Seventeen year old Chaz Seale could have been any of us. In a hurry to get out the door he accidentally grabbed a beer instead of a can of soda out of the fridge and put it in his lunchbox. Upon arriving at school, he realized his mistake and told his teacher what happened.
Now he faces a three-day suspension and one month at a disciplinary alternative school. He originally faced two months, but his mom got the sentence reduced.
When a friend of mine first told me about this I said I could not believe it. She emailed me proof.
I don’t know why I didn’t believe it, since I wrote a book that includes a whole chapter about this kind of zero-tolerance harshness. Doing the research for this chapter was eye opening and unsettling. But I guess I believed that since the book came out last August, harsh zero-tolerance policies had improved—overreaching discipline reconsidered.
The beer incident shows I was wrong. Many school districts are still training-up criminals.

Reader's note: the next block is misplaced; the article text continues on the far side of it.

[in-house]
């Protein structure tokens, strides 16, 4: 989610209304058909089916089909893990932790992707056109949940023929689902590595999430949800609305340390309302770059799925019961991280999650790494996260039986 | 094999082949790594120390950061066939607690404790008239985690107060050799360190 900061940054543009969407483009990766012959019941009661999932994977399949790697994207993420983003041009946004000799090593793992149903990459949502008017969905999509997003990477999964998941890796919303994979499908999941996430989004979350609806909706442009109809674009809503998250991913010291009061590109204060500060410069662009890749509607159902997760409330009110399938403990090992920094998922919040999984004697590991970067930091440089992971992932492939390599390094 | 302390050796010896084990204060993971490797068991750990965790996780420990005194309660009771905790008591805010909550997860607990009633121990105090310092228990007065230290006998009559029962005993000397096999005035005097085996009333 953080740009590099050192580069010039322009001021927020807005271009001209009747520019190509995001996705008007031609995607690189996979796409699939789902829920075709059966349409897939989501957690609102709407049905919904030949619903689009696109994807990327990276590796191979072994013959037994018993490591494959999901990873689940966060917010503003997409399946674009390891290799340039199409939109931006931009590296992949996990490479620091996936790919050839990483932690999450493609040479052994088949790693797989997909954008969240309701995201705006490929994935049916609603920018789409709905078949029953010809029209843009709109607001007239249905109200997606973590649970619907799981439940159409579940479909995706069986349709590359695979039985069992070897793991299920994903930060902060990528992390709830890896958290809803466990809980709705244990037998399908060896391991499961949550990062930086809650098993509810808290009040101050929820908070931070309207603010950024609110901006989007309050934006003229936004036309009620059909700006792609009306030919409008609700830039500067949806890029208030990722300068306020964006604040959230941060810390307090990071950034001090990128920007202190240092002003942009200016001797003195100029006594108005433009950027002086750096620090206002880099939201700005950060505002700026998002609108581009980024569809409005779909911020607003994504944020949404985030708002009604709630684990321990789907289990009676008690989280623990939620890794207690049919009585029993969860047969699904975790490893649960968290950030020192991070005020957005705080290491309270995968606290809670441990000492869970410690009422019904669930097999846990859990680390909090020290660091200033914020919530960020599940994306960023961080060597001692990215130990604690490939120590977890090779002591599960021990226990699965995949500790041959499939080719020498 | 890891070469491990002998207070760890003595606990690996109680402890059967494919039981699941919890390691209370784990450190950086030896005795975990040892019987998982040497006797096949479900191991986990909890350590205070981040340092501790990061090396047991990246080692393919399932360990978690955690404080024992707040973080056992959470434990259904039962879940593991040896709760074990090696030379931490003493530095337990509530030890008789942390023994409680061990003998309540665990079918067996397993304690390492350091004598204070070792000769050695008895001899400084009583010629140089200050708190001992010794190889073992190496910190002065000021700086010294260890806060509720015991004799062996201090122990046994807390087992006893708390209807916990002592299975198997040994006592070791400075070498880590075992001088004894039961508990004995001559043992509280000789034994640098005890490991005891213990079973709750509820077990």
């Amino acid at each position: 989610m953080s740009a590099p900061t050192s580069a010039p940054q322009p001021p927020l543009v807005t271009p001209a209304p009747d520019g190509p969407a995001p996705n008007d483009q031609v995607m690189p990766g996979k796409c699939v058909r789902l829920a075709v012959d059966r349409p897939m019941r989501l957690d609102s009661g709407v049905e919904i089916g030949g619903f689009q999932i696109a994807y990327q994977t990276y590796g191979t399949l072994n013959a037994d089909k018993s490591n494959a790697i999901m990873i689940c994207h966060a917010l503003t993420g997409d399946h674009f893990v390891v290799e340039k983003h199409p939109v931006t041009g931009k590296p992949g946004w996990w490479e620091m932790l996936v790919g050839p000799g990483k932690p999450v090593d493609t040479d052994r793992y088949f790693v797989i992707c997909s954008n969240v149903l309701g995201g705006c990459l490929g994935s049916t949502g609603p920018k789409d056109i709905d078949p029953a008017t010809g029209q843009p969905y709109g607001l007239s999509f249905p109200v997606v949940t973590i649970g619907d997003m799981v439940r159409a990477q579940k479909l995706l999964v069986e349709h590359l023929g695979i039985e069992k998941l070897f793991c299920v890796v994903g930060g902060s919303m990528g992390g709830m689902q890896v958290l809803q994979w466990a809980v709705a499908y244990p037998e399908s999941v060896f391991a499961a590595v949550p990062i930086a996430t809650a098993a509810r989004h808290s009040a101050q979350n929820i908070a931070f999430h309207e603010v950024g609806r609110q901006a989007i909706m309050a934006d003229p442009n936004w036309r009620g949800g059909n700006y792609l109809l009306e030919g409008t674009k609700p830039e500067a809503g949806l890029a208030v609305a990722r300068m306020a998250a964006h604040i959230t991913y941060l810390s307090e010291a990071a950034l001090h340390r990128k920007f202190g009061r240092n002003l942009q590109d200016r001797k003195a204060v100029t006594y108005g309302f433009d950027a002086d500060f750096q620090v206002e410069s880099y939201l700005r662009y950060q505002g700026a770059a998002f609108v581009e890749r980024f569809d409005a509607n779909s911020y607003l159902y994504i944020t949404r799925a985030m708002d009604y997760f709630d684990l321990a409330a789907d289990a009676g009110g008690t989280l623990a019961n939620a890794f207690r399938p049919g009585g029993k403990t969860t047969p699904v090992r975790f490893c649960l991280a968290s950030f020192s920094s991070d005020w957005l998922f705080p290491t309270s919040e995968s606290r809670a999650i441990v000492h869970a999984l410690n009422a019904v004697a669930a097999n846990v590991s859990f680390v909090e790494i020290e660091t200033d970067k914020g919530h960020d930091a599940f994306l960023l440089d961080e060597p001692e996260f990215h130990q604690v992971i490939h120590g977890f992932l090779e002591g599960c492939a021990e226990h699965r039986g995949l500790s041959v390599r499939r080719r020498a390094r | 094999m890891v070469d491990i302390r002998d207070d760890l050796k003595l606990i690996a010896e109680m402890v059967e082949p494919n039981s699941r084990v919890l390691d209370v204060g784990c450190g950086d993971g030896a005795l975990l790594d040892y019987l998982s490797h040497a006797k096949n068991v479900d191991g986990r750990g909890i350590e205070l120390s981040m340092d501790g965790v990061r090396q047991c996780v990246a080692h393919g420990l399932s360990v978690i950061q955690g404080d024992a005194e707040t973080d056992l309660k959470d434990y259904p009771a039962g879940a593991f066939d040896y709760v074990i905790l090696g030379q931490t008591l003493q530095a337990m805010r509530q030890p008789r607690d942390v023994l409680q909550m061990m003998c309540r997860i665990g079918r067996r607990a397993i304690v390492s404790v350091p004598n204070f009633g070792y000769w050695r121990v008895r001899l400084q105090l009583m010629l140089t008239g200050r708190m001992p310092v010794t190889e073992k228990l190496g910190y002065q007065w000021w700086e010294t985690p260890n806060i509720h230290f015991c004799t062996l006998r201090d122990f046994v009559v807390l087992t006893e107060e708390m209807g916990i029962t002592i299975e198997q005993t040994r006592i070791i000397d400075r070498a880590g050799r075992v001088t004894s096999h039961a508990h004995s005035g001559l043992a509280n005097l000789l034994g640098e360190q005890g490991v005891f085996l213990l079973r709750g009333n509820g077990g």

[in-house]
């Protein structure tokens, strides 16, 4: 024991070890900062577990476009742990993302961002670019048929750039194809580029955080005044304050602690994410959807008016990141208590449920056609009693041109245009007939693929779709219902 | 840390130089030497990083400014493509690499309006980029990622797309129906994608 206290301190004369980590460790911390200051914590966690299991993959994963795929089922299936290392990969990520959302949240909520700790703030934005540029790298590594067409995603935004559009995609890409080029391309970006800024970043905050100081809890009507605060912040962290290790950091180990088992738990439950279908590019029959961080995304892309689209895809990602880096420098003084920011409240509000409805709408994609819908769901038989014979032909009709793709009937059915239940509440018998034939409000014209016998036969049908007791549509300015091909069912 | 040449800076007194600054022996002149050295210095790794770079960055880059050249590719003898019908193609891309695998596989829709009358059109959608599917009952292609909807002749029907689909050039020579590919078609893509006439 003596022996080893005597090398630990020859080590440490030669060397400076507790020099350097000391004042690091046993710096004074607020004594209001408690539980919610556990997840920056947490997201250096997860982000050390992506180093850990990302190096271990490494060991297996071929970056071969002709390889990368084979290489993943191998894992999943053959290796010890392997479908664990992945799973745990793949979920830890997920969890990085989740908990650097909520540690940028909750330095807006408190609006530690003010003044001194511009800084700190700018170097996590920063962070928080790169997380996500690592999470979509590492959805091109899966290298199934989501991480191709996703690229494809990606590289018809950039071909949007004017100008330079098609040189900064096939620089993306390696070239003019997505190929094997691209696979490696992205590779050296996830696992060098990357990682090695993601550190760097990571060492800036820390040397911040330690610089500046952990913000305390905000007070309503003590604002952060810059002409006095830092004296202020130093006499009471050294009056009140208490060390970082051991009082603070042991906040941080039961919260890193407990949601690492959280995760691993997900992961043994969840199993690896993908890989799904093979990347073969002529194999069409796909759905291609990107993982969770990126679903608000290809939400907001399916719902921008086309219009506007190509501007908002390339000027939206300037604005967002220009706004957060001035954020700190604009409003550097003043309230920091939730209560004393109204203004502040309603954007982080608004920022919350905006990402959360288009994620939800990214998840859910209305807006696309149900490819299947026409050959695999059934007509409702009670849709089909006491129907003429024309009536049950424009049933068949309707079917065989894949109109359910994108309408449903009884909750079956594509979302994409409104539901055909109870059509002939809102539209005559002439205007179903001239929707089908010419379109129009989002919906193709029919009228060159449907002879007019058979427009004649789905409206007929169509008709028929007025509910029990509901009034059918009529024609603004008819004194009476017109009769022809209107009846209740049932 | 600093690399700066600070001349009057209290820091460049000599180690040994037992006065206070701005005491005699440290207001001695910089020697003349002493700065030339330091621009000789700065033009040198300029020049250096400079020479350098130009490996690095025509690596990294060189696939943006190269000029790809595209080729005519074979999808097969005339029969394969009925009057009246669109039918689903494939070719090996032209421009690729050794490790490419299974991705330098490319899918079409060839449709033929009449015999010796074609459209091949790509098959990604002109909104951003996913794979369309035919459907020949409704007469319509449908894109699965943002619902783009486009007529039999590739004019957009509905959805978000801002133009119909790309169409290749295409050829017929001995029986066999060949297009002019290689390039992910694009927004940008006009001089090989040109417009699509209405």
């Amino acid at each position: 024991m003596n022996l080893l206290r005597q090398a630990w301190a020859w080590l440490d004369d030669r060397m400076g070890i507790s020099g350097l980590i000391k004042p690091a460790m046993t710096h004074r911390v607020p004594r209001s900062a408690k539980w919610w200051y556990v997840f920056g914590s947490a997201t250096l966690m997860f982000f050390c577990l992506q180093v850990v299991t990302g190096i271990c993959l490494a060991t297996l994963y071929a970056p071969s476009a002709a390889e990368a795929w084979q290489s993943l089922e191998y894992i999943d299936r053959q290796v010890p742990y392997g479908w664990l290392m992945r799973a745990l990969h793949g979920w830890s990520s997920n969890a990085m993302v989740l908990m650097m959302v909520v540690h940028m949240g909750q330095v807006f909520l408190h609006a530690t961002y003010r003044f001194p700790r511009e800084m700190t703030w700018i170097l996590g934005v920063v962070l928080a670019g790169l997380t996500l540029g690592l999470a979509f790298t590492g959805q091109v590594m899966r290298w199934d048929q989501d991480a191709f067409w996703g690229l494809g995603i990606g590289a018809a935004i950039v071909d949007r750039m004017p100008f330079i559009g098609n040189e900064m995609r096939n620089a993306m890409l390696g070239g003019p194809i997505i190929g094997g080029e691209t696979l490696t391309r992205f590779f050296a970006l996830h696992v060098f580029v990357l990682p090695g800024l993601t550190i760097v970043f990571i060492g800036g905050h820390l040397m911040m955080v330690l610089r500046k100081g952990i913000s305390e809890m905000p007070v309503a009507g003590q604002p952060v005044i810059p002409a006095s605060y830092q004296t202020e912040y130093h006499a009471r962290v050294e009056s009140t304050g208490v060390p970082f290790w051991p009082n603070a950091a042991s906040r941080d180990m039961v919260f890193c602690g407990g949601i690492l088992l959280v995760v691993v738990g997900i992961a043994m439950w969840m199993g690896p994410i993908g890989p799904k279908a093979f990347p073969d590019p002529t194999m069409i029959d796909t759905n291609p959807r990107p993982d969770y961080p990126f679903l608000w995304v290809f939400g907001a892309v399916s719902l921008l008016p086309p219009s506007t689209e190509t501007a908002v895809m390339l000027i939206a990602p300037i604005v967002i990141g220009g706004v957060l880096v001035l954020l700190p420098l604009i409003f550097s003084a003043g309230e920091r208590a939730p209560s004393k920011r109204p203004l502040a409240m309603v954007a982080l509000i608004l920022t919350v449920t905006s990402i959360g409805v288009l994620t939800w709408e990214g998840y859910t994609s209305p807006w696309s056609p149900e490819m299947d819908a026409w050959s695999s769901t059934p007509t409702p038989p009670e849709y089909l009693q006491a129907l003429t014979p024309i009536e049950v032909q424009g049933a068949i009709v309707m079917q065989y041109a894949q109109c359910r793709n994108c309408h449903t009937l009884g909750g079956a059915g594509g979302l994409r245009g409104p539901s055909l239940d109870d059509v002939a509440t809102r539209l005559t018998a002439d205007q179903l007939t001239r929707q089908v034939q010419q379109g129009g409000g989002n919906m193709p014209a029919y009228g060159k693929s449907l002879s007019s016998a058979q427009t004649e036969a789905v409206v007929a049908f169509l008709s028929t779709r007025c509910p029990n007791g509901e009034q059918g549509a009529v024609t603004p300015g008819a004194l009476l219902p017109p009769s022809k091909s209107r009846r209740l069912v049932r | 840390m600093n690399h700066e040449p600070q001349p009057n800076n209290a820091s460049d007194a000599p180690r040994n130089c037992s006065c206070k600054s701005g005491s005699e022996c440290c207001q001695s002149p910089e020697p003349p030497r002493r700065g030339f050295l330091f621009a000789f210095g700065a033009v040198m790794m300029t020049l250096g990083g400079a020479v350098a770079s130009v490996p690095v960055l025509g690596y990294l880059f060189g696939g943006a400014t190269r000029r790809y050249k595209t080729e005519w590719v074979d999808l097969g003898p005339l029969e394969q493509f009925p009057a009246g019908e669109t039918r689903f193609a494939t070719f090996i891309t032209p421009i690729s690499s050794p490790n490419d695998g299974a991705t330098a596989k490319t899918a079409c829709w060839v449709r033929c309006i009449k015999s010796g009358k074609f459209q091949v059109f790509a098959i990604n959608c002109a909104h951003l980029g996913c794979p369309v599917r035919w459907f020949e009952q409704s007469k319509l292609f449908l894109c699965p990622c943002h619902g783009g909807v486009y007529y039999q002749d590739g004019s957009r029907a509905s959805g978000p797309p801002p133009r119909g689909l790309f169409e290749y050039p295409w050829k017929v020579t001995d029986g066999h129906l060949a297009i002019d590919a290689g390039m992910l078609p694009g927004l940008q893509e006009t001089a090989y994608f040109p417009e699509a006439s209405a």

Chaz didn’t get caught drinking beer, or giving it to his friend. He didn’t even shake the can and spray the beer at the principal when he was accused of bringing the beer to school intentionally (my thought entirely).
Even if Chaz had done any of the above, it would have been more important to find out why he’d had the beer. Was alcohol a problem? Did a friend have a problem? Did he spray the principal with beer because he was angry? Or was he just impulsive? Getting to the heart of troubling behavior should be a part of schooling, not an automatic send off to boot camp.